This article is very true because I feel like men take advantage of the power they have and women are discriminated against when they do have a lot of power and are described with inappropriate words when they have to be tough. My generation uses bad words left and right as a part of their every day vocabulary regardless of the affects on the person they are implying those words too.

Many people do not think about how hurtful their words are. Almost every inappropriate word will offend someone, whether it be a women, an African American, or any other type of ethnic group. I think that there is an overall struggle with power in America, not just with women and men, but with all society. The fact that we use words that are offensive to one another in order to show power needs to change. People need to see what their words are doing, how people react to them, and what they are actually saying. I think if everyone takes a step back from what they have been doing for so long, they will see how wrong it is, and attempt to fix it.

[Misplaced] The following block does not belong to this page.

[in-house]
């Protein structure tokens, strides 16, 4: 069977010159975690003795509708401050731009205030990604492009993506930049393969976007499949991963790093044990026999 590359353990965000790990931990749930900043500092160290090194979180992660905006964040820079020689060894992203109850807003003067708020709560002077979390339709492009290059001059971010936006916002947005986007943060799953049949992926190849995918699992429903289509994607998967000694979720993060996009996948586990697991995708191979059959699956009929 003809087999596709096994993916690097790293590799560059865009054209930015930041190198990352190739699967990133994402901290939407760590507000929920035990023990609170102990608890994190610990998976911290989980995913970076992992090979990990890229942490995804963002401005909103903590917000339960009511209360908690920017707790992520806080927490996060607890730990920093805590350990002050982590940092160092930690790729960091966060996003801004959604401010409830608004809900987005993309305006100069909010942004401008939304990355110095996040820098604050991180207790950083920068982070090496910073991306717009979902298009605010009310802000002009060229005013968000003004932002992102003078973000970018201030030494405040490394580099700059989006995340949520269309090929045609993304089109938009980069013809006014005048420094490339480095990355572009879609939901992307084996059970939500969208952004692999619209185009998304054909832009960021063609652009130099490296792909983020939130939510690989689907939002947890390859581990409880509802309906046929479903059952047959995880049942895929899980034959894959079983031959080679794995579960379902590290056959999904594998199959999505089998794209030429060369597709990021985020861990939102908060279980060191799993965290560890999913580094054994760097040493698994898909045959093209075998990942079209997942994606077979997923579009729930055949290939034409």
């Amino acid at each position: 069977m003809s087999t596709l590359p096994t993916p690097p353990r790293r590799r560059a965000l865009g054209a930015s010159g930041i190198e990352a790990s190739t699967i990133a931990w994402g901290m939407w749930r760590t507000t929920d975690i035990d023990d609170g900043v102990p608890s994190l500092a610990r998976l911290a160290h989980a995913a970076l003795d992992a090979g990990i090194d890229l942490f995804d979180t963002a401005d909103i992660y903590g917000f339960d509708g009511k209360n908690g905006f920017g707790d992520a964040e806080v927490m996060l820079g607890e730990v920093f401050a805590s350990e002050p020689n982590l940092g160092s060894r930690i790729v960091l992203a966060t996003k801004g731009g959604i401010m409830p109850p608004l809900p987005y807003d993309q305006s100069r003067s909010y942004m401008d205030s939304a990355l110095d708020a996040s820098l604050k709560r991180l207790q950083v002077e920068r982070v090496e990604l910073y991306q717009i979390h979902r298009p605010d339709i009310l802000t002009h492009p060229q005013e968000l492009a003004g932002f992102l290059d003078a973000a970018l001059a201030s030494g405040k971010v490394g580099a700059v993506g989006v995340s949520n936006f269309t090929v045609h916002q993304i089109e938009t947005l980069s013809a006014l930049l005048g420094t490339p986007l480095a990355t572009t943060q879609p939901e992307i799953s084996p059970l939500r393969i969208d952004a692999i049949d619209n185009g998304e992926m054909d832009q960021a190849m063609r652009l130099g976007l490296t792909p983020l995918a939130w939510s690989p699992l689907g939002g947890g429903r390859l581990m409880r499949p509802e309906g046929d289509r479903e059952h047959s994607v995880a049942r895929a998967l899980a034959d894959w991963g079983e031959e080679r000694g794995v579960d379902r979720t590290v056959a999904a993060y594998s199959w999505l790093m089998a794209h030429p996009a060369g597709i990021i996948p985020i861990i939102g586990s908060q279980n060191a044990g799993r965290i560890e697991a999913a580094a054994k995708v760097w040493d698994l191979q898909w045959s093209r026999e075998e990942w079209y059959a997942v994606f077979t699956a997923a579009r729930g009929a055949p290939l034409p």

I would like to point out that it this is a pretty far-fetched concept that Sally Raskoff is trying to pitch to her readers. I will in no way argue that we live in a male dominated society, we do, and the way that we grow up and feel about our opportunities as women is affected by the idea that we might not be able to, because we are not men. Nonetheless, Raskoff’s arguments are blown way out of proportion and make things seem like there is a huge conspiracy against the women.
The marriage terminology has bothered me as well. I don’t see why anyone would choose to go around and be called Miss (Insert name here). It sounds unpleasant and forgettable to me. I am from Russia, and I feel like our way of handling this issue is a lot more logical. We do not use “Miss” or “Ms.” or “Mrs.” or “Mr.” Rather; we use the first name, the middle name which is a derivative of the father’s first name, and then the family’s last name. Example: Julia Pavlovna Korolenko – My first name, followed by “Daughter of Paul”, followed by family of Korolenko.
As far as curse words go, I do not see anyone aiming specifically at women. Men’s nether regions undergo quite a bit of ridicule and derogatory language as women’s do. The f-word is very prevalent in everyday language, but there is nothing particularly demeaning or threatening about it to women or to gay men. Upon researching the definition and its original origins, the word that was used most frequently to define the f-word had nothing to do with violence or power, it was “to copulate.”